Thursday, December 22, 2011

The Two Sides of Christmas

Merry Christmas!!


I love Christmas. Love, love, love Christmas. And no, it's not because of the gifts. I love the spirit of Christmas - family, friends, pretty lights, getting just the right gift for someone else. And this Christmas, I got one of the best gifts anyone could ask for. My adoption agency finally found the little girl I had been looking for, and she is available for international adoption.


But this Christmas is bittersweet. Because while I get to be all excited to finally get the process moving, Tanya is still in a Russian special needs home. While I have heard good things about some of the women who work there, it is still an institution. And I have to keep reminding myself that Tanya won't just have the regular orphan issues - attachment, behavior, possible medical issues not disclosed - she also has the entire set of post-institutionalized issues. Images of mental institutions from the early 20th century here in America always pop into my head when someone trots out that term: post-institutionalized.

So my Christmas prayers are for her. My Christmas wishes are also, and maybe even more so, for those who surround her physically now. I pray every day that the caregivers are able to have patience, kindness, and love for the many children they have in their care day in and day out. I pray that they will love my little girl until I can get her home. While cannot imagine doing their jobs, I pray that God supports them as they somehow do. I pray for the other children - not just those in Tanya's home, but for all who are stuck in institutions while we celebrate in cozy houses with families gathered around decorated trees. I pray that God will keep Tanya safe while she is still so many miles away. And I pray that this will be her last institutionalized Christmas, her last Christmas away from her forever family. We believe in the power of prayer here at the Fisher house, so we covet your prayers as well. Will you join us?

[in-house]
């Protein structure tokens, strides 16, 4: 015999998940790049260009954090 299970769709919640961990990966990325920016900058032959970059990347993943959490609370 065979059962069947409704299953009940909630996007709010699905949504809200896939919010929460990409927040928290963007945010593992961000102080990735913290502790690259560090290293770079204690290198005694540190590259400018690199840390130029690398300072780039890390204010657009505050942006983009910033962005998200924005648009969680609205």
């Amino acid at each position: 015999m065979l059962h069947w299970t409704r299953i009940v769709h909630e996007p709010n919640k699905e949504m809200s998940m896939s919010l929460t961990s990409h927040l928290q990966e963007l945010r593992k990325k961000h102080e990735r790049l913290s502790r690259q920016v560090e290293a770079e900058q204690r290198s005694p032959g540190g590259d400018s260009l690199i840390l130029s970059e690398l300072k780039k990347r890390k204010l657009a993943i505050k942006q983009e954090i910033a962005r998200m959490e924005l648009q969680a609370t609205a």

Wednesday, December 21, 2011

Protection

Many of you will not understand this. Those of you with real phobias probably will.

A little background here: I am terrified of needles -- Always have been (really, you can ask my mom). When I was a kid, I remember running around a school gym trying to get away from my mom at a random immunization clinic. I also remember 'going along' to my sisters' doctor appointments and then *surprise* time for a shot for me, too. My mom got clever - she had to. Once I got older, I just avoided needles. I was almost not allowed to come back to high school because I had not gotten my MMR booster. I was almost not allowed to come to my daycare job because I had not started my Hepatitis B series. For almost 10 years after that awful day, I managed to almost completely avoid needles (except for that one TB test .... ). And then I needed a good-paying job, and the Red Cross was going to send me to Kuwait. There was one catch - I had to update ALL of my immunizations and get a few new ones. A total panic attack, many tears, and an embarrassing mother-daughter moment later, I survived all 8 shots. When I ended up not going with the military, my first relief was that I would not have to get the smallpox, anthrax, and finish the Hep A and B series. To be honest, I'm not sure I could have gone through with all of those. Sad, I know.

And then came Tanya. Because she has a compromised immune system, it is imperative that I be immunized for everything possible. I could never forgive myself if I brought something home that made her sick. So I knew that I needed to bite the bullet and finish the Hep A and B series.

Today I made my first sacrifice for my daughter (I really like the sound of that .... my daughter). Yes, I've spent time and some money on this process, but those were easy. Today, I got a shot. And the most amazing part? I felt the prayers of those of you who saw my facebook post, I looked at a picture of Tanya, and I didn't panic. I didn't cry. I didn't avoid the appointment. I didn't even make the poor nurse wait. Because I would do anything to protect her. Anything. And today, even though it may not seem like a big deal to some of you, I began to show that.